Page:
The Valley’s Gabor Szamosi, 85, currently has tulips growing all over his yard in honour of Canada’s war veterans who liberated the Netherlands during the Second World War. (Submitted photo)

The Valley’s Gabor Szamosi, 85, currently has tulips growing all over his yard in honour of Canada’s war veterans who liberated the Netherlands during the Second World War. (Submitted photo)

Small ceremony planned at Duncan cenotaph to commemorate liberation of Netherlands; tulips welcome

In lieu of attending due to size limitations, people are encouraged to place tulips beforehand

The 75th anniversary of the liberation of the Netherlands during the Second World War will be celebrated on May 5.

With Canadian forces playing such a vital role in the liberation of the Dutch people, war veterans from across the country have been attending ceremonies in the Netherlands to mark the occasion on May 5 every year for decades.

But, with the COVID-19 crisis causing the cancellation of the ceremonies this year, preparations are underway to have a small gathering of less than five people to commemorate the occasion at the cenotaph in Duncan, located in Charles Hoey Park.


Greg Sumner, who is a volunteer chaplain for the Cowichan Valley’s Royal Canadian Legion, Branch 53, and George Brewster, a Canadian war veteran who fought to liberate the Netherlands, had been invited by Veterans Affairs Canada to attend the Dutch ceremonies this year before the trip was canceled due to the pandemic.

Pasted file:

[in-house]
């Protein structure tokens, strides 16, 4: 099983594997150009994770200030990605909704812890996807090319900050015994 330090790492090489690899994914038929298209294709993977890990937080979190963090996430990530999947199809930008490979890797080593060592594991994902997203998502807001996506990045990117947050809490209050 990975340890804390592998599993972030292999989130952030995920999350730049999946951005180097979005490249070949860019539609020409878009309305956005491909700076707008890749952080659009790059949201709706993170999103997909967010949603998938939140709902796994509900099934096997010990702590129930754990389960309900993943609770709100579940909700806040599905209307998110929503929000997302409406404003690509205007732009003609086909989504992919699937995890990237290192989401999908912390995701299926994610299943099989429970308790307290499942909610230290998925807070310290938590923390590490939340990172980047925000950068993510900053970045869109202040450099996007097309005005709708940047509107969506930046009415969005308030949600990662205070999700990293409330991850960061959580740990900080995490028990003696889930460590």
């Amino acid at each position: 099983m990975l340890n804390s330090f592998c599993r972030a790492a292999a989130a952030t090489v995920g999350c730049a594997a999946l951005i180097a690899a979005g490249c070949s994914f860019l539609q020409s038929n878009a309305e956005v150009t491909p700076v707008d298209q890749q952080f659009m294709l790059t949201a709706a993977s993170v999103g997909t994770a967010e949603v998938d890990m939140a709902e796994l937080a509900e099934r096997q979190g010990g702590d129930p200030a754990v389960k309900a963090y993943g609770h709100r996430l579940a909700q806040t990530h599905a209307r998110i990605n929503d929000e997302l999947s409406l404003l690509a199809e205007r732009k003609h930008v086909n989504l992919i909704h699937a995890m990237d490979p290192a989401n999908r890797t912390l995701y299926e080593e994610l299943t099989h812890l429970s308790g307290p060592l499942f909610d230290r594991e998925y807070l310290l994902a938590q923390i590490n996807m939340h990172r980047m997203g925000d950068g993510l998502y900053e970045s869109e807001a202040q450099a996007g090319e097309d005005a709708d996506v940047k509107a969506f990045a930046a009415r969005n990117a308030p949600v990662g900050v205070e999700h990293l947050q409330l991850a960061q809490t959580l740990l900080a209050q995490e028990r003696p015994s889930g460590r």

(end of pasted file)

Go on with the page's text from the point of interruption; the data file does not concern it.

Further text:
Sumner said he was contacted by a Dutch couple, Hans and Atty Terpstra, who had emigrated to the Cowichan Valley, and they expressed their wish to place tulips at Duncan’s cenotaph on May 5 in a ceremony, but were concerned that gatherings of no more of five people are currently allowed.

Tulips are the traditional way for the Netherlands to thank Canada for its help in the war after the Dutch royal family sent 100,000 tulip bulbs to Ottawa in 1945 in gratitude for the Canadians who fought to liberate the country, and for Canada having sheltered the future Queen Juliana and her family during the Nazi occupation of the Netherlands.


“There’s little pockets of people from the Netherlands living in the Valley,” Sumner said.

“One gentleman, 85-year-old Gabor Szamosi, currently has tulips growing all over his yard after he bought a lot of tulip bulbs during the legion’s fundraiser last year.”

Sumner said the Terpstras, Brewster and himself will be the only attendees at the ceremony on May 5 at the cenotaph.

“But we were hoping that, while there will be just four of us at the ceremony, that people may want to place tulips on their own at the cenotaph on May 4 and May 5 before the ceremony to help us honour the Canadians who helped free the Netherlands,” he said.

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